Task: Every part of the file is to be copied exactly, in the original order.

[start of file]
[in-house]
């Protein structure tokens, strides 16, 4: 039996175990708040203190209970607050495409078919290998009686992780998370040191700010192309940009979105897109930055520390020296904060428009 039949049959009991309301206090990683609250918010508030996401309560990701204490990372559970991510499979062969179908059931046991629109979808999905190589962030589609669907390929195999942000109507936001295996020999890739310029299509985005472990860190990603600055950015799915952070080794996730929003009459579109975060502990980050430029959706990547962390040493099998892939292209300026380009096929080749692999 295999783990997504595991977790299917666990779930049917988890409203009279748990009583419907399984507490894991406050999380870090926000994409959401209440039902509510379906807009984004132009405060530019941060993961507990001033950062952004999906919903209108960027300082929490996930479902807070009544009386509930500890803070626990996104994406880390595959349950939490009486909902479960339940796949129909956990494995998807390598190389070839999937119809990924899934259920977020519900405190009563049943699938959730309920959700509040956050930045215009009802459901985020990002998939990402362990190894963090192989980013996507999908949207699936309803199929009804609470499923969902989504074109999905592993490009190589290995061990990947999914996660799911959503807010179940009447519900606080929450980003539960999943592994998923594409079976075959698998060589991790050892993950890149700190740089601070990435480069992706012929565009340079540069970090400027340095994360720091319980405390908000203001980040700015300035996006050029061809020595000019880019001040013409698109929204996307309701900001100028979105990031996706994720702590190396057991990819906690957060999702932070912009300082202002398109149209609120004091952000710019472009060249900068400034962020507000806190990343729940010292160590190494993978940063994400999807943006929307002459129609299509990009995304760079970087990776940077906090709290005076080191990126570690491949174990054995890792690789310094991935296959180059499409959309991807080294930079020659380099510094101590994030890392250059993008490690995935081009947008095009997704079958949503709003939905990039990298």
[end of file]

[in-house]
């Protein structure tokens, strides 16, 4: 039996175990708040203190209970607050495409078919290998009686992780998370040191700010192309940009979105897109930055520390020296904060428009 039949049959009991309301206090990683609250918010508030996401309560990701204490990372559970991510499979062969179908059931046991629109979808999905190589962030589609669907390929195999942000109507936001295996020999890739310029299509985005472990860190990603600055950015799915952070080794996730929003009459579109975060502990980050430029959706990547962390040493099998892939292209300026380009096929080749692999 295999783990997504595991977790299917666990779930049917988890409203009279748990009583419907399984507490894991406050999380870090926000994409959401209440039902509510379906807009984004132009405060530019941060993961507990001033950062952004999906919903209108960027300082929490996930479902807070009544009386509930500890803070626990996104994406880390595959349950939490009486909902479960339940796949129909956990494995998807390598190389070839999937119809990924899934259920977020519900405190009563049943699938959730309920959700509040956050930045215009009802459901985020990002998939990402362990190894963090192989980013996507999908949207699936309803199929009804609470499923969902989504074109999905592993490009190589290995061990990947999914996660799911959503807010179940009447519900606080929450980003539960999943592994998923594409079976075959698998060589991790050892993950890149700190740089601070990435480069992706012929565009340079540069970090400027340095994360720091319980405390908000203001980040700015300035996006050029061809020595000019880019001040013409698109929204996307309701900001100028979105990031996706994720702590190396057991990819906690957060999702932070912009300082202002398109149209609120004091952000710019472009060249900068400034962020507000806190990343729940010292160590190494993978940063994400999807943006929307002459129609299509990009995304760079970087990776940077906090709290005076080191990126570690491949174990054995890792690789310094991935296959180059499409959309991807080294930079020659380099510094101590994030890392250059993008490690995935081009947008095009997704079958949503709003939905990039990298």